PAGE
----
A new malicious practice had taken over and swept across several businesses worldwide. This trend seems to have started in the United States, but it has quickly spread and become a common practice among several criminal and fictitious organizations, whose sole purpose is to operate in gray areas to try to enforce patent rights over vaguely related products or ideas.
Companies that solely focus on holding and buying patents to try to sue and sometimes even bankrupt businesses over vague similarities in products are known as patent trolls. Their pattern of holding monopolies often consist in buying up patents cheaply from companies down on their luck who are looking to monetize what resources they have left.
A company or entity classified as a patent troll will cash up on their luck when they come across a broad patent that covers several different requirements which can lead to gray areas that are easy to exploit.
Armed with vague patents, the patent trolls will then send out letters in random order to several different businesses and individuals accusing them of infringing their patent(s). These letters usually threaten legal action unless the alleged infringer agrees to pay a high licensing fee, which can sometimes add up to tens of thousands of dollars.
Where did the term originate?
The term “patent troll” originates from the trolls of lore; these were ugly creatures who lived under bridges and charged travelers to safely cross raging waters and threatened harm to those who refused to pay. We can easily relate the feeling caused by these mythical creatures with the con presented by modern day patent trolls.
The term was in fact coined in 1999 by a lawyer at the Intel Corporation, Peter Detkin, who began using the term to describe companies with no products that brought what he believed were meritless patent suits to try to scam smaller businesses into paying outrageous settlements. The term itself arose with the prevalence of these rogue companies across the U.S., and this quickly picked up on a global scale.
Different Types of Patent Trolls
In the history of the tactics employed by patent trolls, we can almost always classify their cons under these 3 categories. It is important to understand the foundations of their practices to better prevent exposure and liability.
- Enforcing a patent without any intent of manufacturing a product or providing a service based on that patent, or without using it to conduct research, or otherwise utilizing it for the greater good. Many experts in the field of patents consider that the practice harms innovation, the very thing that patents were designed to foster and protect.
- Pursuing patent infringement claims that are baseless with the intent of stifling competition. Patent Trolls will litigate for smaller amounts so that the companies they sue will settle instead of going through with a long and costly patent licencing process.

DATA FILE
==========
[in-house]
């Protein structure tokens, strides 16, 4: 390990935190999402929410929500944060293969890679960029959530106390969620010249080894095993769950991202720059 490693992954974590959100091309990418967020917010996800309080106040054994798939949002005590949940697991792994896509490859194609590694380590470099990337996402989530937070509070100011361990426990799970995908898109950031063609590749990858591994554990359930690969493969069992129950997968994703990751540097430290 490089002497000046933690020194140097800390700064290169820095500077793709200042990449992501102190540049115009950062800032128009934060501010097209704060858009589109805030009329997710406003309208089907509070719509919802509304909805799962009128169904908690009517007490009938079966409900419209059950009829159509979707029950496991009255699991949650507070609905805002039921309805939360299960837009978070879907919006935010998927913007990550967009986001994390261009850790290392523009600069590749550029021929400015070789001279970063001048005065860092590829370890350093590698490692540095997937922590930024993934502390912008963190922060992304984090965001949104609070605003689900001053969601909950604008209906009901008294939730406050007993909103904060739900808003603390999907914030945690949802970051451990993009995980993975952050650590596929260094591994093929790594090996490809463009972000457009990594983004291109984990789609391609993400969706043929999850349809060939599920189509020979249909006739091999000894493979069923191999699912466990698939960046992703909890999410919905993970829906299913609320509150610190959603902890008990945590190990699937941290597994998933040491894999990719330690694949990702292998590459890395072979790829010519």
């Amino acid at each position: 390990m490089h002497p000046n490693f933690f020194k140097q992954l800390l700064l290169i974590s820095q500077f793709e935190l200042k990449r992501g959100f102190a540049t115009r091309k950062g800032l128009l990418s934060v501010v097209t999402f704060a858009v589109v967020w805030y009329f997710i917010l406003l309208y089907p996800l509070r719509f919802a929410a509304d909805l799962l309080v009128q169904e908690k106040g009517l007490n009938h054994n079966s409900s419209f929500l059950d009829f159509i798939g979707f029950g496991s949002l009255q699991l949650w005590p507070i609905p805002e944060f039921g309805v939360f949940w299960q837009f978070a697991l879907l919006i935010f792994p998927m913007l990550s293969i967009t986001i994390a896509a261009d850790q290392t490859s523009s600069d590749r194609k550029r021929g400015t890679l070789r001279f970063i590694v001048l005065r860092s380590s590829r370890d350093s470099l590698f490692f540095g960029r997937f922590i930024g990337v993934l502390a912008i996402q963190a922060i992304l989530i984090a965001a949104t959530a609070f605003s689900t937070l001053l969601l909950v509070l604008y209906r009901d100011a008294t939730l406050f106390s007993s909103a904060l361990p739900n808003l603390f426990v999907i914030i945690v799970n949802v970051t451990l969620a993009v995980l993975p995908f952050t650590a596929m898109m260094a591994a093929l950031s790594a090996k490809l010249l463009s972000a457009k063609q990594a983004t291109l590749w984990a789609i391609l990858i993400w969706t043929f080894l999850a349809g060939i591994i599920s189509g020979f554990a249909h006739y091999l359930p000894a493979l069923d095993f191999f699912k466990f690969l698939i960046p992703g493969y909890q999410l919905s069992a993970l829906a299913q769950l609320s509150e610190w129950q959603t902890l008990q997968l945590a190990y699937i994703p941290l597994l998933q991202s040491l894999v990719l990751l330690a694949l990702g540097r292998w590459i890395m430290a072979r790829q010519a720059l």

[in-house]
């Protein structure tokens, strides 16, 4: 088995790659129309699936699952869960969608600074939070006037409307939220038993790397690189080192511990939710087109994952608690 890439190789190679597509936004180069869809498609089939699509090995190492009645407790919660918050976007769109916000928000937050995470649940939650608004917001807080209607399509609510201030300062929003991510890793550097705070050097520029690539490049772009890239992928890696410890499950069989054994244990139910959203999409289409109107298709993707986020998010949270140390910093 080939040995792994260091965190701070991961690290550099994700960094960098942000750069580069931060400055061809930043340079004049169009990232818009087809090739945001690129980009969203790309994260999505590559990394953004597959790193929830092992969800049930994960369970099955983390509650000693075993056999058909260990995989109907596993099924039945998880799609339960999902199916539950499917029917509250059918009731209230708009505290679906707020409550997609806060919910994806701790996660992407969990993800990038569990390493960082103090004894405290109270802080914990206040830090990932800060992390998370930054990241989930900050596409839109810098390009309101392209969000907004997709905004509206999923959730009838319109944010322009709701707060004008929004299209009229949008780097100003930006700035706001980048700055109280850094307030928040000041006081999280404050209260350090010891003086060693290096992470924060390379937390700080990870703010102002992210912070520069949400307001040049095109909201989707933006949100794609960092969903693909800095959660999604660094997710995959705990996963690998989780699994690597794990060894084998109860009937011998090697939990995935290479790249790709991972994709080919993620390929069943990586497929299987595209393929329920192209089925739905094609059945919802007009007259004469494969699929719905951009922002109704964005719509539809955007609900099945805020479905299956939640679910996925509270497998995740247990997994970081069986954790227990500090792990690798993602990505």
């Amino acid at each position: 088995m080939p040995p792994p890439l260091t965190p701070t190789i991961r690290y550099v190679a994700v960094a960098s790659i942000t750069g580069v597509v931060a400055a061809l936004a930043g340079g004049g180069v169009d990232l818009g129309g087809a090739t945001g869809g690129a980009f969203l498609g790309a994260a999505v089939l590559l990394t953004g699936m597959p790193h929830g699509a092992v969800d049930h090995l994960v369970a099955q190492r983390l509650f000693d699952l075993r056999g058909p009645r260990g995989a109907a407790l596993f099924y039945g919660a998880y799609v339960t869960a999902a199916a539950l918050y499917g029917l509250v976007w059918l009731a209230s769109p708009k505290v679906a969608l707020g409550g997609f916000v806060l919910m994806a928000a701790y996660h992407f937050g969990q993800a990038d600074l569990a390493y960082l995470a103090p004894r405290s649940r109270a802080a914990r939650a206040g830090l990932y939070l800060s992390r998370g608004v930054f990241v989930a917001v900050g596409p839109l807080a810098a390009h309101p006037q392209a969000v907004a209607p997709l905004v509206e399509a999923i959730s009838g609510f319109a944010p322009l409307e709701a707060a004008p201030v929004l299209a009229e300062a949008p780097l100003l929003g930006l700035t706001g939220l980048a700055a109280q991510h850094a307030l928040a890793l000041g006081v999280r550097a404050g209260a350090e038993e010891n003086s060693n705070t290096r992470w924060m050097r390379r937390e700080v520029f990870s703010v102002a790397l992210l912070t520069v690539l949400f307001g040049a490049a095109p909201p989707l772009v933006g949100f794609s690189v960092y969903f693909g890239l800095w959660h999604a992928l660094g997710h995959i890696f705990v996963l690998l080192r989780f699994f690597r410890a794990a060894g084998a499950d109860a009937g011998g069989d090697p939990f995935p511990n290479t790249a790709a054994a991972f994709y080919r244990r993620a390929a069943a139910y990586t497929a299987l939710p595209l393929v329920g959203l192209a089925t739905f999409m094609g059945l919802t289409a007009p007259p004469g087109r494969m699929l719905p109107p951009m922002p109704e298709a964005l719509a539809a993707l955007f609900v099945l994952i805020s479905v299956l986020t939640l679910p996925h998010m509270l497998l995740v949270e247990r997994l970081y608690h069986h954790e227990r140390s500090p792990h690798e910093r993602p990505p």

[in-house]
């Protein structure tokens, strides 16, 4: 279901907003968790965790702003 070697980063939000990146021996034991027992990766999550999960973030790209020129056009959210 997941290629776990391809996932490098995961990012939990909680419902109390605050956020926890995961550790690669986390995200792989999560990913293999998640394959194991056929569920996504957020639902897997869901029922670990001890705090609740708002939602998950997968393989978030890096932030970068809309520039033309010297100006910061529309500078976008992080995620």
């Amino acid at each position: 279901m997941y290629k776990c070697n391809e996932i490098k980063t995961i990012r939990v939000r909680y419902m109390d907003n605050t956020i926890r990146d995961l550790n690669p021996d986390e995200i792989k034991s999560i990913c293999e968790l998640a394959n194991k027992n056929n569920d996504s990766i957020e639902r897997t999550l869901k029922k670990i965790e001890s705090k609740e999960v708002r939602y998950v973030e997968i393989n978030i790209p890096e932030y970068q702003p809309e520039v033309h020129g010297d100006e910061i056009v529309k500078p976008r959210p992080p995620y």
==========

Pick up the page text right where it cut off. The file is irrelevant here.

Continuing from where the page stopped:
- Buying a patent from a bankrupt company at auctions, with the intent of suing a competing company by claiming that it has a product that infringes upon the newly purchased patent. This is where the focus on vague patents or trademarks will really pay off.
Global Efforts to stop Patent Trolls
We have seen a dramatic rise in the lawsuits created by patent trolls. According to a firm that helps reduce company patent-litigation, patent trolls in 2012 filed more than 2,900 infringement lawsuits nationwide, which totaled nearly six times the number presented in 2006.
On June 4, 2013, President Obama referenced patent trolls and directed the United States Patent and Trademark Office (USPTO) to take five new actions to help reduce and control the surge in patent-infringement lawsuits:
They don't actually produce anything themselves; they're just trying to essentially leverage and hijack somebody else's idea and see if they can extort some money out of them.
The President ordered the USPTO to require companies to be more specific about exactly what their patent covers and how it is being infringed.
We can also see worldwide efforts by countries like China, the United Kingdom and Australia to prevent the growth of this malpractice. Countries like these suffer from more specific and sometimes even broader trademark wars, for example in the field of technology, where over 2000 infringement lawsuits were filed in 2010 in the UK alone.
The numbers of initiated legal proceedings are very different, and the statistics will vary depending on the country. In France for example, 4% of intellectual property law cases are initiated by trolls, while in the Netherlands, this is 5.5% of cases.
Germany on the other hand is very popular with patent trolls;19.5% of intellectual property cases there are actually caused by patent trolls. The validity of a patent is examined by one court and violations are handled by a different court. This actually offers patent trolls a high win rate. The system itself and its imperfections are what allows these types of crimes to occur.
Making the patent system fairer and more transparent will benefit every economy, boost job creation and spur innovation to create new inventions that improve the human condition. Patent trolling is an ongoing problem that has spurred worldwide efforts to attempt to contain and limit. Nevertheless, the most effective solution is to spread awareness and inform potential trademark and patent holders of the dangers that could lurk under every bridge.
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Author: Solange Ramirez, Trademark Consultant @ iGERENT.com